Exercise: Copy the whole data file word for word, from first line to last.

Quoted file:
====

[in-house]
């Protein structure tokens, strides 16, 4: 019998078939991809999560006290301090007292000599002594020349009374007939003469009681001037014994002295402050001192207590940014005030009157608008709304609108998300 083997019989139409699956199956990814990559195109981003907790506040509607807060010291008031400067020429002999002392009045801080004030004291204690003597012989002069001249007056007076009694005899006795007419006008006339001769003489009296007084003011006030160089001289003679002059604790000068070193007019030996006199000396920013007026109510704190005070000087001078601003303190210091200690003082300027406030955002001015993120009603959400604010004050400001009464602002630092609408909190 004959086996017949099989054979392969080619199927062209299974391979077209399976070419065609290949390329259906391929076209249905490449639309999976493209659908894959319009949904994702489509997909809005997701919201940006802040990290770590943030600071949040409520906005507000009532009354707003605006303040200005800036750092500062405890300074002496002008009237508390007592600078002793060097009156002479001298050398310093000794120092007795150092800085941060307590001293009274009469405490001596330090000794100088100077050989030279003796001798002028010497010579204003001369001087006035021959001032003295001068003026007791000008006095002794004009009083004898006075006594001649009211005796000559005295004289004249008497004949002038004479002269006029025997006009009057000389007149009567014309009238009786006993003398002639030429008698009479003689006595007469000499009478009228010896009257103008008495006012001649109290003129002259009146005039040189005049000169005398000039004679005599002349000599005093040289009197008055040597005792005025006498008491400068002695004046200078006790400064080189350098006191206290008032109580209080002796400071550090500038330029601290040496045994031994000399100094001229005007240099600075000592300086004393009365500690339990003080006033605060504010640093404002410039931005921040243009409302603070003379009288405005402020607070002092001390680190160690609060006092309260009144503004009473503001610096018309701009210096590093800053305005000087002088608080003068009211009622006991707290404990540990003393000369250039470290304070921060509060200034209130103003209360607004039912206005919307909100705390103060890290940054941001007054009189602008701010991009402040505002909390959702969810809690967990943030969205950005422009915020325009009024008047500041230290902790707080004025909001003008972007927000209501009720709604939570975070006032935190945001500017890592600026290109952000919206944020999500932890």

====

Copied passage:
[in-house]
């Protein structure tokens, strides 16, 4: 019998078939991809999560006290301090007292000599002594020349009374007939003469009681001037014994002295402050001192207590940014005030009157608008709304609108998300 083997019989139409699956199956990814990559195109981003907790506040509607807060010291008031400067020429002999002392009045801080004030004291204690003597012989002069001249007056007076009694005899006795007419006008006339001769003489009296007084003011006030160089001289003679002059604790000068070193007019030996006199000396920013007026109510704190005070000087001078601003303190210091200690003082300027406030955002001015993120009603959400604010004050400001009464602002630092609408909190 004959086996017949099989054979392969080619199927062209299974391979077209399976070419065609290949390329259906391929076209249905490449639309999976493209659908894959319009949904994702489509997909809005997701919201940006802040990290770590943030600071949040409520906005507000009532009354707003605006303040200005800036750092500062405890300074002496002008009237508390007592600078002793060097009156002479001298050398310093000794120092007795150092800085941060307590001293009274009469405490001596330090000794100088100077050989030279003796001798002028010497010579204003001369001087006035021959001032003295001068003026007791000008006095002794004009009083004898006075006594001649009211005796000559005295004289004249008497004949002038004479002269006029025997006009009057000389007149009567014309009238009786006993003398002639030429008698009479003689006595007469000499009478009228010896009257103008008495006012001649109290003129002259009146005039040189005049000169005398000039004679005599002349000599005093040289009197008055040597005792005025006498008491400068002695004046200078006790400064080189350098006191206290008032109580209080002796400071550090500038330029601290040496045994031994000399100094001229005007240099600075000592300086004393009365500690339990003080006033605060504010640093404002410039931005921040243009409302603070003379009288405005402020607070002092001390680190160690609060006092309260009144503004009473503001610096018309701009210096590093800053305005000087002088608080003068009211009622006991707290404990540990003393000369250039470290304070921060509060200034209130103003209360607004039912206005919307909100705390103060890290940054941001007054009189602008701010991009402040505002909390959702969810809690967990943030969205950005422009915020325009009024008047500041230290902790707080004025909001003008972007927000209501009720709604939570975070006032935190945001500017890592600026290109952000919206944020999500932890």